The notification process is triggered when a person returns a blood lead test that shows an elevated blood lead level. If the results of the blood test meet or exceed the notification level then the health practitioner (or medical laboratory) reports this to their to their local medical officers of health for further follow-up.
The prior notification level of 0.48 (or greater) micromoles per litre of blood (µmol/l) was reduced to 0.24 µmol/l (or greater) on 9 April 2021.
This allows the source of the lead exposure to be identified and health risks managed.
- Public health services can follow up notifications and manage non-occupational exposures
- If medical officers of health reasonably believe that any given case arises from workplace exposure then they must advise WorkSafe New Zealand for follow-up.
The most common source of lead exposure in a household setting is from lead-based paint that was used on older houses. Over time such paint can deteriorate, or be removed in renovations. If not managed properly people can be exposed to it.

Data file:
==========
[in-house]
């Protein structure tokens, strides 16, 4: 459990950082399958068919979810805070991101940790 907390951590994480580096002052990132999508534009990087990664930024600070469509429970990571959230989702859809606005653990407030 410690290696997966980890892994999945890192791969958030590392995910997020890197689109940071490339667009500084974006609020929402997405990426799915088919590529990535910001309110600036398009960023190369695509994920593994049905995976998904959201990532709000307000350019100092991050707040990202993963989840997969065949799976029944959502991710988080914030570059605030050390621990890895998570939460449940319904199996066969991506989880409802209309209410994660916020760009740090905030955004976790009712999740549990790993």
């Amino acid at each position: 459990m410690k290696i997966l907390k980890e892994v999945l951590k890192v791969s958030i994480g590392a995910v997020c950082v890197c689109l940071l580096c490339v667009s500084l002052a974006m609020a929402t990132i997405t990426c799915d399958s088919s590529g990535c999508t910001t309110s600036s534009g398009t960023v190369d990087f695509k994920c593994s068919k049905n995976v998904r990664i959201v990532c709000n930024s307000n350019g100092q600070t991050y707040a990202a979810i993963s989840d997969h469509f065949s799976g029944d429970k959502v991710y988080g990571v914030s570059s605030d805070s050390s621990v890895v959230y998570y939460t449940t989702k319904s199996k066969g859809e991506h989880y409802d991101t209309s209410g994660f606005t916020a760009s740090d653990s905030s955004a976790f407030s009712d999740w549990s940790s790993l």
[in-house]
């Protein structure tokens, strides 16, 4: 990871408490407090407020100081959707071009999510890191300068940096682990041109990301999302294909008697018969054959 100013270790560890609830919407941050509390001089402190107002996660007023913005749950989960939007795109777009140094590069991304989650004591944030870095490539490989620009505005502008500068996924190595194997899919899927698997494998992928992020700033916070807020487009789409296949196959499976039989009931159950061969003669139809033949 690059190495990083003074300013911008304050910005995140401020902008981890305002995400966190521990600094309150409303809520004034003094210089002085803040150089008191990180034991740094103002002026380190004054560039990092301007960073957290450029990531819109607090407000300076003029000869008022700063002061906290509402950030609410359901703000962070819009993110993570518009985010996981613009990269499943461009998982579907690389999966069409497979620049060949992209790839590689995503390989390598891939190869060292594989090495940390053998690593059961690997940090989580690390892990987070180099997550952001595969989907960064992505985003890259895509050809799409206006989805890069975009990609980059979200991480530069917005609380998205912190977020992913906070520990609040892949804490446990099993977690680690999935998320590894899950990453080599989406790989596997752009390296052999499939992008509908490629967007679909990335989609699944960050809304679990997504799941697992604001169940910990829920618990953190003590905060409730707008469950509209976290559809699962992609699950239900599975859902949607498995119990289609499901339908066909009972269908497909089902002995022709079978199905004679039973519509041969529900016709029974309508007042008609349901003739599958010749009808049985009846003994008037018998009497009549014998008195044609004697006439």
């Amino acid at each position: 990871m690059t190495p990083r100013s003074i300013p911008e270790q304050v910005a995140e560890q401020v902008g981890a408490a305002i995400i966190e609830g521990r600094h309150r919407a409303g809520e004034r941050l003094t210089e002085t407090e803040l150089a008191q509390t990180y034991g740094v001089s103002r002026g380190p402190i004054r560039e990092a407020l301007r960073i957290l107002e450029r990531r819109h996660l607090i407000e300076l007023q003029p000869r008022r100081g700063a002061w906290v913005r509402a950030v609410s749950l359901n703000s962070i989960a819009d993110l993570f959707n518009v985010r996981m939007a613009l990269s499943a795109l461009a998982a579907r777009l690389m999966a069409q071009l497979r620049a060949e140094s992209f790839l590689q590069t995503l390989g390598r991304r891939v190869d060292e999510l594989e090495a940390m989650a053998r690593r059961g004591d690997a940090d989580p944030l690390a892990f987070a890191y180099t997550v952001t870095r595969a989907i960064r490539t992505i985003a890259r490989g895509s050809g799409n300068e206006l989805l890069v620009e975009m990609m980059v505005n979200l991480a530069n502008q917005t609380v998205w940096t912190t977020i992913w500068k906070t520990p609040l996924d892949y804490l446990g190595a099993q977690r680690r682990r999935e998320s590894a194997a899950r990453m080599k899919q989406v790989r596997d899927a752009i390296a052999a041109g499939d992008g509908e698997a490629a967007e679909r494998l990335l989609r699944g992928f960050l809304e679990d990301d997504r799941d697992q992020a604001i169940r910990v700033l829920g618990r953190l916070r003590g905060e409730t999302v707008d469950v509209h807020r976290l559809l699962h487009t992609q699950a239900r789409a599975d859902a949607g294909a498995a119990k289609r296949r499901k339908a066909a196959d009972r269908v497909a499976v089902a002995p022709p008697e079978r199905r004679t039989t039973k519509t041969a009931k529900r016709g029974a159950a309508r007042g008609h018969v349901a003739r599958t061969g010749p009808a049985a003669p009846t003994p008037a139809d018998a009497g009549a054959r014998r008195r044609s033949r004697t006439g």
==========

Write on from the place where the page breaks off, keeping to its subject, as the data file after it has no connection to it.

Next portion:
More information about lead poisoning, symptoms, prevention, and lead notifications is available our website:
- The Environmental Case Management of Lead-exposed Persons
- Lead poisoning
- Removing lead-based paint
- Guidelines for the Management of Lead-based Paint
The Notifiable and Infectious Diseases Order 2021 made the change.